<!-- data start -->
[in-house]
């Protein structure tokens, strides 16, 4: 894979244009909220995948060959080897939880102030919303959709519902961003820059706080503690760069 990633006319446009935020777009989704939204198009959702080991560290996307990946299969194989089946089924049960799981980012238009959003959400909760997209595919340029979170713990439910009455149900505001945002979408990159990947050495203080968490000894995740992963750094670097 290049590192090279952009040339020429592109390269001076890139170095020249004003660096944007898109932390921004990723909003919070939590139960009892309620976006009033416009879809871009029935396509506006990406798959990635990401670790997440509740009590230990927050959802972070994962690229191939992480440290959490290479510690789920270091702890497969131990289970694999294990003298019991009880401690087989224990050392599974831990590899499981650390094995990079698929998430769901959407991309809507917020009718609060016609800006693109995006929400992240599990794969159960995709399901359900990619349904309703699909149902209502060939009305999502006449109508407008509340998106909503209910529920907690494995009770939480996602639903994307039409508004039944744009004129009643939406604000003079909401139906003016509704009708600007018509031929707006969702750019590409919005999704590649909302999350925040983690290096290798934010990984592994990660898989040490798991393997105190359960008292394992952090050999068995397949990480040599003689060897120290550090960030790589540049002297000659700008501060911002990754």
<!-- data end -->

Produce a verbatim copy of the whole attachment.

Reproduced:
[in-house]
């Protein structure tokens, strides 16, 4: 894979244009909220995948060959080897939880102030919303959709519902961003820059706080503690760069 990633006319446009935020777009989704939204198009959702080991560290996307990946299969194989089946089924049960799981980012238009959003959400909760997209595919340029979170713990439910009455149900505001945002979408990159990947050495203080968490000894995740992963750094670097 290049590192090279952009040339020429592109390269001076890139170095020249004003660096944007898109932390921004990723909003919070939590139960009892309620976006009033416009879809871009029935396509506006990406798959990635990401670790997440509740009590230990927050959802972070994962690229191939992480440290959490290479510690789920270091702890497969131990289970694999294990003298019991009880401690087989224990050392599974831990590899499981650390094995990079698929998430769901959407991309809507917020009718609060016609800006693109995006929400992240599990794969159960995709399901359900990619349904309703699909149902209502060939009305999502006449109508407008509340998106909503209910529920907690494995009770939480996602639903994307039409508004039944744009004129009643939406604000003079909401139906003016509704009708600007018509031929707006969702750019590409919005999704590649909302999350925040983690290096290798934010990984592994990660898989040490798991393997105190359960008292394992952090050999068995397949990480040599003689060897120290550090960030790589540049002297000659700008501060911002990754």